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2 Keys to Developing Your Junior Athlete

Avoid Early Specializing
 

What is Early Specialization?!

     Early specialization is a phrase you may hear more than anything when discussing junior athletic development. At Elevate SPC, we define this concept as a junior athlete that plays one single sport and excludes playing all other sports and activities. It’s rational to think the more we practice the better we get, right? In terms of skill development, there is a lot of merit to that thinking. Now when are talking about athletic development, there are more things to consider.
     The beautiful part of sports is that each sport requires and develops different athletic capacities depending on which sports your athlete plays. Depending on the sport, an athlete may be exposed to more sprinting, jumping, multidirectional speed, throwing, kicking, or all of the above. We can compare jumpers in basketball, throwers in baseball, and kickers in soccer. All three of them develop a unique level of athletic capacity to excel in that sports arena. What's even more important is that all three of those different athletic capacities have massive carry over into other sports they play! Neglecting these other athletic capacities that other sports give us has more of a negative impact than focusing on one sport only and the statistics don’t lie.
     The level of athleticism required to play at a high level in high school, college, and professional levels continues to increase. All of these high-level athletes have one thing in common and most of them had the ability to play other sports at a very high level, but chose the one they wanted to focus on and compete in.

Check out this statistic from the 2018 NFL Draft.

NFL.jpg

     The big takeaway is that we want to focus on building well-rounded athletes first through their middle and high school ages. We can accomplish this by having them participate in other sports that display different forms of athletic capacities that their single sport may not expose them to such as jumping, sprinting, cutting, throwing, or kicking. The carryover we are seeing from athletes participating in multiple sports is rewarding them when they do decide to specialize on one single sport. We want our athletes to build skill and overall athleticism at the same time through their developmental years.

     Here is another article that talks about Early Specialization and how it relates to golfers. This particular article is from the Titleist Performance Institute and is a must read for all parents. Being an athlete is just as important for sports such as golf and tennis as it is in football and basketball.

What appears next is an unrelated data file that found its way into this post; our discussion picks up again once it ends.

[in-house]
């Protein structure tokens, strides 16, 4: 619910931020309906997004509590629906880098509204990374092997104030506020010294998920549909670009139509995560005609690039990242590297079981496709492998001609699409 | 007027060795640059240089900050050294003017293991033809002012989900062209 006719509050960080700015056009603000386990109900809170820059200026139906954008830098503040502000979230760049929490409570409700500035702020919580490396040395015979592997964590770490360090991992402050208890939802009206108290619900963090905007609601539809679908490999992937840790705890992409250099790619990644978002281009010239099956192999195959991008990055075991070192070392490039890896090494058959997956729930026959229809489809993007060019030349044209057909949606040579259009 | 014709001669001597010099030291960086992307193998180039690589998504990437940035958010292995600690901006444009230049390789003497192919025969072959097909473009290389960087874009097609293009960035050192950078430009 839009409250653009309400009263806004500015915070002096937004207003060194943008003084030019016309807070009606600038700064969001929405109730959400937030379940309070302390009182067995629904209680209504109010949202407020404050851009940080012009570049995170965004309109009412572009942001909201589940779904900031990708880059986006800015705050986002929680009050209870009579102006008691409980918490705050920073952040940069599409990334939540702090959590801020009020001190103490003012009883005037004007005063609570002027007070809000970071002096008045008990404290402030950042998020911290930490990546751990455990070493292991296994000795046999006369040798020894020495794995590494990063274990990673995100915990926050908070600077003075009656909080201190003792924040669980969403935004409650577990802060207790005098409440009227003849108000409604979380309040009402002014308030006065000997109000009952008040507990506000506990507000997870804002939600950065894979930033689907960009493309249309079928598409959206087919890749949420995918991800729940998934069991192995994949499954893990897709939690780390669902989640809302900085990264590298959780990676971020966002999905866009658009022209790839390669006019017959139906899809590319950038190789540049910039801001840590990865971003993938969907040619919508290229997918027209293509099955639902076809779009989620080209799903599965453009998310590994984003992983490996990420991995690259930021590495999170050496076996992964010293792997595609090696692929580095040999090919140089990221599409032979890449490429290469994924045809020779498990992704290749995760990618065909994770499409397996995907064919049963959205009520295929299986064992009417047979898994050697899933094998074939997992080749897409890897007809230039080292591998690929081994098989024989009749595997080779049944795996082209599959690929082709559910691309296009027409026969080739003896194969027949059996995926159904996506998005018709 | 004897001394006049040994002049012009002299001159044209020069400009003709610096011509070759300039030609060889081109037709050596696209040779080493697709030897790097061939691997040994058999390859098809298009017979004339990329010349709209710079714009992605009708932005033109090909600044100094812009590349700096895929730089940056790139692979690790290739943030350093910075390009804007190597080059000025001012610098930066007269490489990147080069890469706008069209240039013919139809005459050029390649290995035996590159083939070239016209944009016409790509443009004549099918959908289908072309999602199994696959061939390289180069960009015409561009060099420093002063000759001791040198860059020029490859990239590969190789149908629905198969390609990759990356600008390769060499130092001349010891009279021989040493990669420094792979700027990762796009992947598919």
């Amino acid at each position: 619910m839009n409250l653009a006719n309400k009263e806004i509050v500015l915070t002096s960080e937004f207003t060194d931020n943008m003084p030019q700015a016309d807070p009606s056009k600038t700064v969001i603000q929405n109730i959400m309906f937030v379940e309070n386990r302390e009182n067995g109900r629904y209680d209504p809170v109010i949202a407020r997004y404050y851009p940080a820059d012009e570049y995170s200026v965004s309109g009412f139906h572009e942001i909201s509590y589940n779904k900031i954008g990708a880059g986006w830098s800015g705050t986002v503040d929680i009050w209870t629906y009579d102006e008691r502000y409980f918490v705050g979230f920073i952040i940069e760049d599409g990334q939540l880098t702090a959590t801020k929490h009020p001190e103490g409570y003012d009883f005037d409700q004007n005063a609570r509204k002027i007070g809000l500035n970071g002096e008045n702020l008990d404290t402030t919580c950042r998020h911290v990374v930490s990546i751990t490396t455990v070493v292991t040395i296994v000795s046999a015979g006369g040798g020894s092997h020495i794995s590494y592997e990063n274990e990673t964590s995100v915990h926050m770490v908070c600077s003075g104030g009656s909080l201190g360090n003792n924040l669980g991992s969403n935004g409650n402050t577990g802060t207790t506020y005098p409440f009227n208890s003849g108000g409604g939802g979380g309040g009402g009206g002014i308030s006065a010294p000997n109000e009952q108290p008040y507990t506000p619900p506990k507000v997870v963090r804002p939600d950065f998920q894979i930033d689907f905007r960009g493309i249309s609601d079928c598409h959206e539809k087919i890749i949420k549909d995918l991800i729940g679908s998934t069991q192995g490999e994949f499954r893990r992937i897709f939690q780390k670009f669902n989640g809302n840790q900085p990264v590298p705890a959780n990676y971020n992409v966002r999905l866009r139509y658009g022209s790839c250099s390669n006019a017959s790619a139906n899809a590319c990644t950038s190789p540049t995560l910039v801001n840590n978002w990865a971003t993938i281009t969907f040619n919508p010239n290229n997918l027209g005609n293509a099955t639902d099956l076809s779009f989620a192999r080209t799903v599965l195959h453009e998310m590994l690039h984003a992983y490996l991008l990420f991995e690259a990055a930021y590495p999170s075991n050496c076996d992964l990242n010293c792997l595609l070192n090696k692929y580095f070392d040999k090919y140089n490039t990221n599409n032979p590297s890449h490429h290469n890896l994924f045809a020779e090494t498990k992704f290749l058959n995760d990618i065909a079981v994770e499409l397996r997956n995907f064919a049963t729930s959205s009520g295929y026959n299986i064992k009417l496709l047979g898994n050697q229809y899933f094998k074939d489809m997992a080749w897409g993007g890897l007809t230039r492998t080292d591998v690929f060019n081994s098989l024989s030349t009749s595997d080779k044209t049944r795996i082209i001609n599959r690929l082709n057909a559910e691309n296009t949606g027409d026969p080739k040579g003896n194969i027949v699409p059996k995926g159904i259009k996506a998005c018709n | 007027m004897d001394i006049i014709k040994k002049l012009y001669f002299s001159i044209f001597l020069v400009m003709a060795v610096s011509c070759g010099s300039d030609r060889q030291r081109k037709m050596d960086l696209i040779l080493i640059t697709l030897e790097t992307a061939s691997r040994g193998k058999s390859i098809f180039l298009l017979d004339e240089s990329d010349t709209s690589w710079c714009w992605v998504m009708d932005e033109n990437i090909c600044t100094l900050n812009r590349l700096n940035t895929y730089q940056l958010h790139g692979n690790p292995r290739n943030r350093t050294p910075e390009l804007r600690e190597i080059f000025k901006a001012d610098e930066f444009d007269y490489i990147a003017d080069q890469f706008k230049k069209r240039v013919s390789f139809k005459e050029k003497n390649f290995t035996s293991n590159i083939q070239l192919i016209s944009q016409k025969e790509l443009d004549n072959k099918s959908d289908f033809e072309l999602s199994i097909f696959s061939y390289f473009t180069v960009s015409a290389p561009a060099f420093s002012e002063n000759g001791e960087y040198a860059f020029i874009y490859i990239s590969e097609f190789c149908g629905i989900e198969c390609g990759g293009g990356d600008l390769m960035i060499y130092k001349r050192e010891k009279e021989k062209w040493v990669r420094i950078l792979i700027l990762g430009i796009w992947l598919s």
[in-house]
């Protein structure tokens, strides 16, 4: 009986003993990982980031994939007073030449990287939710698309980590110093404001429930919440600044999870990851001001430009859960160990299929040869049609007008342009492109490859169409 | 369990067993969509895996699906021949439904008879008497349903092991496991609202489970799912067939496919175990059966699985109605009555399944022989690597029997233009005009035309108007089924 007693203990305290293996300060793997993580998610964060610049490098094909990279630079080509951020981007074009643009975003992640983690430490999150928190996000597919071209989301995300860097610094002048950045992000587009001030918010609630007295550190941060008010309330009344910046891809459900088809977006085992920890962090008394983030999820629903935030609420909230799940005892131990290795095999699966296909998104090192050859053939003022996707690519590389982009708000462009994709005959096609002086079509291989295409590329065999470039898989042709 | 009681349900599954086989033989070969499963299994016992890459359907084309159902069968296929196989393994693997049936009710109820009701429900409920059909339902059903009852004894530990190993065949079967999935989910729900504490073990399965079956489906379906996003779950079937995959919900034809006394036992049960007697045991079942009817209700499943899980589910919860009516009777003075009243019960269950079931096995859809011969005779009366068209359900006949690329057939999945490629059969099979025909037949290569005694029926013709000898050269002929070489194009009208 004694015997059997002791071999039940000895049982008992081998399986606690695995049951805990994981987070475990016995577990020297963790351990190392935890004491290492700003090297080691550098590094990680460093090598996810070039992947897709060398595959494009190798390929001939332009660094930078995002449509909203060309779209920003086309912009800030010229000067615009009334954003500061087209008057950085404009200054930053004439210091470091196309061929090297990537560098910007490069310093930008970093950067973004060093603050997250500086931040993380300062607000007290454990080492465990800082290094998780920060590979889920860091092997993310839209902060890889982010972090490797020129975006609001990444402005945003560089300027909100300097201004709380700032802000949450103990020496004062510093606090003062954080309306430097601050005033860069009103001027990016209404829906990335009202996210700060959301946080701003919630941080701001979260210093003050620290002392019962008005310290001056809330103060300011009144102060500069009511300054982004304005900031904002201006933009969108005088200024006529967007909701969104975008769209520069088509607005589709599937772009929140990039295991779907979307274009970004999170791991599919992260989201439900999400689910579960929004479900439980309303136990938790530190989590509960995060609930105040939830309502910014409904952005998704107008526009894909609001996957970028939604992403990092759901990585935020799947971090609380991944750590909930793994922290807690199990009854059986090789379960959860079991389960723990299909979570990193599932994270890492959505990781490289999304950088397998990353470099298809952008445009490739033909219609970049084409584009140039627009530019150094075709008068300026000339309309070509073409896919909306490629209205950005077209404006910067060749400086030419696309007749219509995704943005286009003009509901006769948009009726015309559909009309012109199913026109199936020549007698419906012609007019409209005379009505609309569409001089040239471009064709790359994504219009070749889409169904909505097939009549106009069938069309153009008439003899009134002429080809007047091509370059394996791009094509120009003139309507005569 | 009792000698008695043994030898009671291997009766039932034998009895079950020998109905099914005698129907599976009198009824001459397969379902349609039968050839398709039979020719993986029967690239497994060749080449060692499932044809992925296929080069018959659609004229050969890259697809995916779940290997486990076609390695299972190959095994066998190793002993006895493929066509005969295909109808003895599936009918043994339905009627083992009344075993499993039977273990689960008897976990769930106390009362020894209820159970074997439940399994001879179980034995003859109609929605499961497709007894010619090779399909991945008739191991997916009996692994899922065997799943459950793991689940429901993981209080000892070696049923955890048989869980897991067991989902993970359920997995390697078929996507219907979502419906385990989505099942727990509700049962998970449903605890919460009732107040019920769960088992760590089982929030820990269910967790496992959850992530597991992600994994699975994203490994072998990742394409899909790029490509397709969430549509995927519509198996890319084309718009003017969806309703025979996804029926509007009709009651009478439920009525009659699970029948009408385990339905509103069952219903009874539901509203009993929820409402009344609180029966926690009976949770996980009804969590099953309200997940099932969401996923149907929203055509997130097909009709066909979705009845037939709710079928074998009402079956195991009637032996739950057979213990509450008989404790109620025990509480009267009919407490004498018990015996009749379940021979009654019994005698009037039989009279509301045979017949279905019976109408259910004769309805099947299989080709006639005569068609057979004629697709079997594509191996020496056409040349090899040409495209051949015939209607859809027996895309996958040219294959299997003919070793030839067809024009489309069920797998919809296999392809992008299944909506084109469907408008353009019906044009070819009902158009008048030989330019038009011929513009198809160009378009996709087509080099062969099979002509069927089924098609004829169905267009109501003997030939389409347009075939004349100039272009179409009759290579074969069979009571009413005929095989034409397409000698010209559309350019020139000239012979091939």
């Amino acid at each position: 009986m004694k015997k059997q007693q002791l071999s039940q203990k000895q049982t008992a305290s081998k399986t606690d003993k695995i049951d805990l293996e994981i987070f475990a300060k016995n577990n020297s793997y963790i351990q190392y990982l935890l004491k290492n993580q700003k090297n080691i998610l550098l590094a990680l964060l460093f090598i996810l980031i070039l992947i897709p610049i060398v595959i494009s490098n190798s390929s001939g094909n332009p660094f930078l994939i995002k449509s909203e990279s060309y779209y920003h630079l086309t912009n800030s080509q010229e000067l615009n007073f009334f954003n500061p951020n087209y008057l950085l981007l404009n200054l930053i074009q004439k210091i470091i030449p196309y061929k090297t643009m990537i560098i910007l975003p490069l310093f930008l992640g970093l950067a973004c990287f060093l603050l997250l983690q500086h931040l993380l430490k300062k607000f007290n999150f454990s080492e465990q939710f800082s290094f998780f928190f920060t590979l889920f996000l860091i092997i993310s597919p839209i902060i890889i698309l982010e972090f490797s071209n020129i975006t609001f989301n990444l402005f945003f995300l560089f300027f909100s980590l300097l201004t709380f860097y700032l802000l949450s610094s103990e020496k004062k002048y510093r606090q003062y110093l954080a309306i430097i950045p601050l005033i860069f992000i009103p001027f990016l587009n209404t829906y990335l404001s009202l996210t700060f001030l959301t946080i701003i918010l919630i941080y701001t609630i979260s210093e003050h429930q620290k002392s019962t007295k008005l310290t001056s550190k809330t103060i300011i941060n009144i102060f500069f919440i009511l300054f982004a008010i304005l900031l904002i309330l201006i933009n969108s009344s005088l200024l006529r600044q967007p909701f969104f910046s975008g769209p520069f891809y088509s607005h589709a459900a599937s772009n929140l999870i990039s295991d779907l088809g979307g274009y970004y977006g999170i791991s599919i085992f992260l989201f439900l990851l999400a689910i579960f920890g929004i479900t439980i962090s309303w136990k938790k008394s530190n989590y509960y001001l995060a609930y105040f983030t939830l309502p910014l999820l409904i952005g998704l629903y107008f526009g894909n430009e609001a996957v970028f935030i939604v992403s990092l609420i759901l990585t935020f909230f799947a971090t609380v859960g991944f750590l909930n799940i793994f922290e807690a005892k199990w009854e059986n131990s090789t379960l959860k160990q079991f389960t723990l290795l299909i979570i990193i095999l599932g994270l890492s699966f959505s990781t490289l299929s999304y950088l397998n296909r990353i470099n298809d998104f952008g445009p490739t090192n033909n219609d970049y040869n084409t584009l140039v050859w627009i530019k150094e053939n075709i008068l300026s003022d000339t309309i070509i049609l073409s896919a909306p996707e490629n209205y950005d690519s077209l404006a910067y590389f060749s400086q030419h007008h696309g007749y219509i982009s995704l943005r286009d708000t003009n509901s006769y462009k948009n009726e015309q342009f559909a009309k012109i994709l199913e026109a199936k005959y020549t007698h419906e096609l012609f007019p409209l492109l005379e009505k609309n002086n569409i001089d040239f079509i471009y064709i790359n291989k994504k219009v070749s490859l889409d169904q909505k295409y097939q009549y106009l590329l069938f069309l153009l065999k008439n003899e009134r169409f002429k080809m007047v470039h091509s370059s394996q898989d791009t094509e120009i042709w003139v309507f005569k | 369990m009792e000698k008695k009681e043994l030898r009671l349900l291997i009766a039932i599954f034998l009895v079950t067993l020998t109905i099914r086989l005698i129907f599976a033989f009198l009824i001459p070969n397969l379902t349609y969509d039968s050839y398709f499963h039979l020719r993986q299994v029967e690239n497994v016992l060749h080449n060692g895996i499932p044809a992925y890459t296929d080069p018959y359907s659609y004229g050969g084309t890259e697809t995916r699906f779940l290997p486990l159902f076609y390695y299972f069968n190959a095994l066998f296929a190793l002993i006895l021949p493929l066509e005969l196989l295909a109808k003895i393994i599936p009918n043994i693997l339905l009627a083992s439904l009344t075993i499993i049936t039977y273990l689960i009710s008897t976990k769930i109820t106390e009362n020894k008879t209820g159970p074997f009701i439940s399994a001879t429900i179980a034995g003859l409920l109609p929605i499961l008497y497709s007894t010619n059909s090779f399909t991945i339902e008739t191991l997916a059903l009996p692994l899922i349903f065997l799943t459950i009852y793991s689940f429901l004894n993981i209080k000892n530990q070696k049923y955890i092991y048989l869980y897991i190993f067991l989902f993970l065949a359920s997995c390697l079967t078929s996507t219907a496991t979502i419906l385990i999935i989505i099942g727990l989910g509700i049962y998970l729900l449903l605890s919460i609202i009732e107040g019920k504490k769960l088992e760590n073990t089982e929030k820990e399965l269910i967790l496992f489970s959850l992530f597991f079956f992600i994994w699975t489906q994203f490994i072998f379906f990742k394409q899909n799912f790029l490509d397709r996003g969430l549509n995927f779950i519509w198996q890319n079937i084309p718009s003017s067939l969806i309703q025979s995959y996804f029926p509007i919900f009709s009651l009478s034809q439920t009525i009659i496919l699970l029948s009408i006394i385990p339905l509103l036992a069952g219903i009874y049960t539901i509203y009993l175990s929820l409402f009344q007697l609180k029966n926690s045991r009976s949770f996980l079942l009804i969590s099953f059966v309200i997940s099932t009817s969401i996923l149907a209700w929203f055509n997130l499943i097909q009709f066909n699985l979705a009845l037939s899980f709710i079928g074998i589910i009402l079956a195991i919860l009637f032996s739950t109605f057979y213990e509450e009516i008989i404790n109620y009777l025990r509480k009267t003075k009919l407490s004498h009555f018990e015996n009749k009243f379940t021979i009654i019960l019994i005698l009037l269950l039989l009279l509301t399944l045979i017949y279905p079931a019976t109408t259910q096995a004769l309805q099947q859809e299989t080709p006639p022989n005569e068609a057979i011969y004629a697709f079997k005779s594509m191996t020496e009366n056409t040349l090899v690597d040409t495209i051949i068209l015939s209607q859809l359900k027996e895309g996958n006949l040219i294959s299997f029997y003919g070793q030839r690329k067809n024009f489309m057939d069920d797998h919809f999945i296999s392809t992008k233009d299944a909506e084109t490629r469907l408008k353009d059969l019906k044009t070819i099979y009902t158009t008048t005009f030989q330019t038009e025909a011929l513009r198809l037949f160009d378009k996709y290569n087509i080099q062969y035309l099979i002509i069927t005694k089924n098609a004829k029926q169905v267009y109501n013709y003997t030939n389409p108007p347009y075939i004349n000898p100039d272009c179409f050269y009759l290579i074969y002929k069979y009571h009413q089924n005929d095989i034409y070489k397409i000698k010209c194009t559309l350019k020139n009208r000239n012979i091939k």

http://www.mytpi.com/articles/juniors/does_early_specialization_insure_success_in_golf?search=Multi%20sport

 So.... Where should you start?

Focus on Foundation

     We have a lot of junior athletes that don’t particularly enjoy playing other sports and have a passion for only one sport. We supplement these missing athletic capacities in our athletic development programs at Elevate SPC. Our focus when training our younger athletes is to build the foundation that every athlete needs to be successful. This includes mobility training, jumping, sprinting, cutting, stability training, and introductions to strength, speed, and power. Too many junior athletes are fast-tracking into a collegiate level strength and conditioning programs and lack the fundamental requirements to allow a solid strength program to benefit them, which is where we see a lot of our injuries and issues in training.
     Below is our Performance Pyramid that shows how we develop our athletes no matter what sport they play. Once we build the foundation, we continue to build well-rounded athletes that succeed in whichever sport they choose to play down the road.

Elevate in the Community

     Our very own coaches Brian Chandler and Fernando Garcia inspired this article when they traveled to San Diego to work with over 40 youth athletes at the inaugural Nick Hundley youth baseball camp. The camp had athletes from 6-17 years old and we worked on footwork, multi-directional speed, and arm care health for throwers. We also did a Q&A with all of the parents and this exact topic was talked about quite a bit. Our mindset is that we want to set our junior athletes up for success in the long run and allow them to be the best they can be physically.

     We would love to have any parents and athletes to come in and watch or participate in our junior athletic development class on Monday, Tuesday, and Thursday at 6:30 pm.
     If you have any questions at all about this, or how we utilize our system to help your athlete, feel free to call us at 702-558-2151 to speak to one of our coaches.